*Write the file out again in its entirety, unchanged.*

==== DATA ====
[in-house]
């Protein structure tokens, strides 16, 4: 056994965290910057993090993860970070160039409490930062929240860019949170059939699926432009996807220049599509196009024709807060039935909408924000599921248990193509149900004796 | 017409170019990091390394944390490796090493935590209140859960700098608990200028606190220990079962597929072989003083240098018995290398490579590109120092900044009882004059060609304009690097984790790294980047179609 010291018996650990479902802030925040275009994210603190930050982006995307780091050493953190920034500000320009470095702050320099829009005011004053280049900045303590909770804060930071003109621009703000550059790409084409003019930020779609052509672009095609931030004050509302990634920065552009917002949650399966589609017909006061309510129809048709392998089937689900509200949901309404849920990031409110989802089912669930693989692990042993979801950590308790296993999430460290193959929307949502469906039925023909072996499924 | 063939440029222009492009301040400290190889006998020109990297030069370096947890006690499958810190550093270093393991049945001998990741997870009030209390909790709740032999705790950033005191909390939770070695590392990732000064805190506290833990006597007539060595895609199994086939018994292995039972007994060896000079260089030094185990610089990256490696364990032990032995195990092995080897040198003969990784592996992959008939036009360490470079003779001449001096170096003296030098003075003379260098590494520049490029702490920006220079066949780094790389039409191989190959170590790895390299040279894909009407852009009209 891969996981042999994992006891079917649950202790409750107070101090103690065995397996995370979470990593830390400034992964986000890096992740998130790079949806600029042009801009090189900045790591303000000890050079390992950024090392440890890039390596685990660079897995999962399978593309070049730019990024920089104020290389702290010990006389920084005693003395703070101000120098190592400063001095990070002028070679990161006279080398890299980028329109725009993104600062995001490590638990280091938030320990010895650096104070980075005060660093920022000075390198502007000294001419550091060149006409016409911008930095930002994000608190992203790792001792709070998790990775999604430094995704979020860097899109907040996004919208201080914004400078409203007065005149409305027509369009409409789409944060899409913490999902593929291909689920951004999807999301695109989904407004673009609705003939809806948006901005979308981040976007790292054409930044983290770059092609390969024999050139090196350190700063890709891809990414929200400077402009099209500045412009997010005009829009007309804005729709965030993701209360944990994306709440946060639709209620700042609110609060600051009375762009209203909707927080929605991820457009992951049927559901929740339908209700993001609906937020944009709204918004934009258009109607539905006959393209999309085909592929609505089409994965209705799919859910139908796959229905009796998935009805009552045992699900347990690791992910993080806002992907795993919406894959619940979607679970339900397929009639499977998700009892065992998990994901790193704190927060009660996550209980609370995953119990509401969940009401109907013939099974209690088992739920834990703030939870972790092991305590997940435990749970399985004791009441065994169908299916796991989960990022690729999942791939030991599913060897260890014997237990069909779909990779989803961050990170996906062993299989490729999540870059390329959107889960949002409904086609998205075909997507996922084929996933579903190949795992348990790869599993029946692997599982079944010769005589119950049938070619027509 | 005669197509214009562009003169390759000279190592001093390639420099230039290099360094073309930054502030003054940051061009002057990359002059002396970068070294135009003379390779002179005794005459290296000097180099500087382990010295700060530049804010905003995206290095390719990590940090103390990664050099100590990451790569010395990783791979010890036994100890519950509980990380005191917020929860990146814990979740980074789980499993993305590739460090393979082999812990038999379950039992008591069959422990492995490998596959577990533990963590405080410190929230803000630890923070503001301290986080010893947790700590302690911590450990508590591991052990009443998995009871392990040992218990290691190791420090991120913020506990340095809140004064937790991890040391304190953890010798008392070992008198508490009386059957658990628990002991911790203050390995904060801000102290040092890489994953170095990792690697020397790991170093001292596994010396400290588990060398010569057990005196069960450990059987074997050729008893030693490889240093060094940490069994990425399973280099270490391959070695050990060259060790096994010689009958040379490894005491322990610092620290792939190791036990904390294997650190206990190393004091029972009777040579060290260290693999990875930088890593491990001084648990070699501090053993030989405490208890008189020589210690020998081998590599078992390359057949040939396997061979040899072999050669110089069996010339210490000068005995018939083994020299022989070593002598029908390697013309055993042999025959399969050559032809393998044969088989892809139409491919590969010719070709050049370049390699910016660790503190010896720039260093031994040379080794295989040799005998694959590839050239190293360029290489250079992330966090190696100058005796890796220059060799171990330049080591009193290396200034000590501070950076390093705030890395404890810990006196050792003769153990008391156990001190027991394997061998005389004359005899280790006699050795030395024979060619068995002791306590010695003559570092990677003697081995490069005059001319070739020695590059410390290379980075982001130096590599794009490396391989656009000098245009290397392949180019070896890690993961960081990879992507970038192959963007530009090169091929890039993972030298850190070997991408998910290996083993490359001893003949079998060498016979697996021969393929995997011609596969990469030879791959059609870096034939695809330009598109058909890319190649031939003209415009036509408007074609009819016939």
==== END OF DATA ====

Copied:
[in-house]
């Protein structure tokens, strides 16, 4: 056994965290910057993090993860970070160039409490930062929240860019949170059939699926432009996807220049599509196009024709807060039935909408924000599921248990193509149900004796 | 017409170019990091390394944390490796090493935590209140859960700098608990200028606190220990079962597929072989003083240098018995290398490579590109120092900044009882004059060609304009690097984790790294980047179609 010291018996650990479902802030925040275009994210603190930050982006995307780091050493953190920034500000320009470095702050320099829009005011004053280049900045303590909770804060930071003109621009703000550059790409084409003019930020779609052509672009095609931030004050509302990634920065552009917002949650399966589609017909006061309510129809048709392998089937689900509200949901309404849920990031409110989802089912669930693989692990042993979801950590308790296993999430460290193959929307949502469906039925023909072996499924 | 063939440029222009492009301040400290190889006998020109990297030069370096947890006690499958810190550093270093393991049945001998990741997870009030209390909790709740032999705790950033005191909390939770070695590392990732000064805190506290833990006597007539060595895609199994086939018994292995039972007994060896000079260089030094185990610089990256490696364990032990032995195990092995080897040198003969990784592996992959008939036009360490470079003779001449001096170096003296030098003075003379260098590494520049490029702490920006220079066949780094790389039409191989190959170590790895390299040279894909009407852009009209 891969996981042999994992006891079917649950202790409750107070101090103690065995397996995370979470990593830390400034992964986000890096992740998130790079949806600029042009801009090189900045790591303000000890050079390992950024090392440890890039390596685990660079897995999962399978593309070049730019990024920089104020290389702290010990006389920084005693003395703070101000120098190592400063001095990070002028070679990161006279080398890299980028329109725009993104600062995001490590638990280091938030320990010895650096104070980075005060660093920022000075390198502007000294001419550091060149006409016409911008930095930002994000608190992203790792001792709070998790990775999604430094995704979020860097899109907040996004919208201080914004400078409203007065005149409305027509369009409409789409944060899409913490999902593929291909689920951004999807999301695109989904407004673009609705003939809806948006901005979308981040976007790292054409930044983290770059092609390969024999050139090196350190700063890709891809990414929200400077402009099209500045412009997010005009829009007309804005729709965030993701209360944990994306709440946060639709209620700042609110609060600051009375762009209203909707927080929605991820457009992951049927559901929740339908209700993001609906937020944009709204918004934009258009109607539905006959393209999309085909592929609505089409994965209705799919859910139908796959229905009796998935009805009552045992699900347990690791992910993080806002992907795993919406894959619940979607679970339900397929009639499977998700009892065992998990994901790193704190927060009660996550209980609370995953119990509401969940009401109907013939099974209690088992739920834990703030939870972790092991305590997940435990749970399985004791009441065994169908299916796991989960990022690729999942791939030991599913060897260890014997237990069909779909990779989803961050990170996906062993299989490729999540870059390329959107889960949002409904086609998205075909997507996922084929996933579903190949795992348990790869599993029946692997599982079944010769005589119950049938070619027509 | 005669197509214009562009003169390759000279190592001093390639420099230039290099360094073309930054502030003054940051061009002057990359002059002396970068070294135009003379390779002179005794005459290296000097180099500087382990010295700060530049804010905003995206290095390719990590940090103390990664050099100590990451790569010395990783791979010890036994100890519950509980990380005191917020929860990146814990979740980074789980499993993305590739460090393979082999812990038999379950039992008591069959422990492995490998596959577990533990963590405080410190929230803000630890923070503001301290986080010893947790700590302690911590450990508590591991052990009443998995009871392990040992218990290691190791420090991120913020506990340095809140004064937790991890040391304190953890010798008392070992008198508490009386059957658990628990002991911790203050390995904060801000102290040092890489994953170095990792690697020397790991170093001292596994010396400290588990060398010569057990005196069960450990059987074997050729008893030693490889240093060094940490069994990425399973280099270490391959070695050990060259060790096994010689009958040379490894005491322990610092620290792939190791036990904390294997650190206990190393004091029972009777040579060290260290693999990875930088890593491990001084648990070699501090053993030989405490208890008189020589210690020998081998590599078992390359057949040939396997061979040899072999050669110089069996010339210490000068005995018939083994020299022989070593002598029908390697013309055993042999025959399969050559032809393998044969088989892809139409491919590969010719070709050049370049390699910016660790503190010896720039260093031994040379080794295989040799005998694959590839050239190293360029290489250079992330966090190696100058005796890796220059060799171990330049080591009193290396200034000590501070950076390093705030890395404890810990006196050792003769153990008391156990001190027991394997061998005389004359005899280790006699050795030395024979060619068995002791306590010695003559570092990677003697081995490069005059001319070739020695590059410390290379980075982001130096590599794009490396391989656009000098245009290397392949180019070896890690993961960081990879992507970038192959963007530009090169091929890039993972030298850190070997991408998910290996083993490359001893003949079998060498016979697996021969393929995997011609596969990469030879791959059609870096034939695809330009598109058909890319190649031939003209415009036509408007074609009819016939």